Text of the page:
The expertise I bring to startups is the connection of the business capabilities to the financial value to the customer, end user, and stakeholder. I have multiple industry and complete value chain (winning new business to operations) experience. The multifaceted experience enables the challenging, value-based questions to founders, thus helping them strengthen their capital presentations, branding, and overall value to the market.
Business founders reach out to me for areas of advice in the initial startup idea/product, perfecting their presentations for funding, business strategy, and industry networking. Some founders approach me for interest in stakeholder investing/partnerships.
Why did you become a mentor?
I have a “Shark Tank” mindset that seeks great opportunities to help them accomplish “good to great.” Mentoring startups pairs my technical/business background with my passions for disruptive innovation and business financial deals.
What was your most notable experience as a mentor?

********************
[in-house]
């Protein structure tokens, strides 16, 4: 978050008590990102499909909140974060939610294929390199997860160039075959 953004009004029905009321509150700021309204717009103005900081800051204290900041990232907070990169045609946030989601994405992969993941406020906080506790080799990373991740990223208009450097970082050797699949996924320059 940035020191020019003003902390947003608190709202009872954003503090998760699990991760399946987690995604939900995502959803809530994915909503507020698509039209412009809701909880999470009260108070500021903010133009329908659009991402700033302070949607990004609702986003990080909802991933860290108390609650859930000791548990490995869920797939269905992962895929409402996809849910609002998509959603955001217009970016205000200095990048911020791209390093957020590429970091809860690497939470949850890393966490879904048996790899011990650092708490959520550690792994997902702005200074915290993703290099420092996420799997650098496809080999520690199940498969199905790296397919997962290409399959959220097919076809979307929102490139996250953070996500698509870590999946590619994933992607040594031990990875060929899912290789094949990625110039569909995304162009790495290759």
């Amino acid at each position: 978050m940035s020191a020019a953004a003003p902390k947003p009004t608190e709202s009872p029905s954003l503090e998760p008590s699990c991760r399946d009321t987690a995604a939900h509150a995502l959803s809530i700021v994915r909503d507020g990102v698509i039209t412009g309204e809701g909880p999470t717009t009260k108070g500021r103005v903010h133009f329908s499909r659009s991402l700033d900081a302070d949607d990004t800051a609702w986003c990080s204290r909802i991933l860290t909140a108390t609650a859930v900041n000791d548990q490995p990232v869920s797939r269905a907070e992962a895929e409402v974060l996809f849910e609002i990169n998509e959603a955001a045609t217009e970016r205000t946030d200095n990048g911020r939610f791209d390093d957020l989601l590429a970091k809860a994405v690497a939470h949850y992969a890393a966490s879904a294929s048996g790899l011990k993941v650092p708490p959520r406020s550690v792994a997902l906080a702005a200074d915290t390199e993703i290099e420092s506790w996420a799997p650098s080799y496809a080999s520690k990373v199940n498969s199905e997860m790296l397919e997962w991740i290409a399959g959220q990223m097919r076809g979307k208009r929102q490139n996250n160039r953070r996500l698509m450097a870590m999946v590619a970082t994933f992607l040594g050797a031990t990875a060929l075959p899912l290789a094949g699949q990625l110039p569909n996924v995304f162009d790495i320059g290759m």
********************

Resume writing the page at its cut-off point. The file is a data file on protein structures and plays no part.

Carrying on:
I believe my most notable experience as a mentor has yet to be reached. Over the years, I have formed great relationships, networks, and friendships with startup founders to which lends itself to being on the forefront of the early adopter of a new product/service. One of the startup founders I met on the ground floor is the company AppSheet. I was able to provide feedback on the product to the founders. The company secured significant clients and venture capital funding.
What is the strangest question/request you’ve been asked in a mentor meeting?
The most “interesting” experiences during mentor meetings are when the founders are unaware of their Emotional IQ and allow their egos to cloud their judgment. It creates a challenging conversation, especially when a female is lending the mentoring advice to male founders.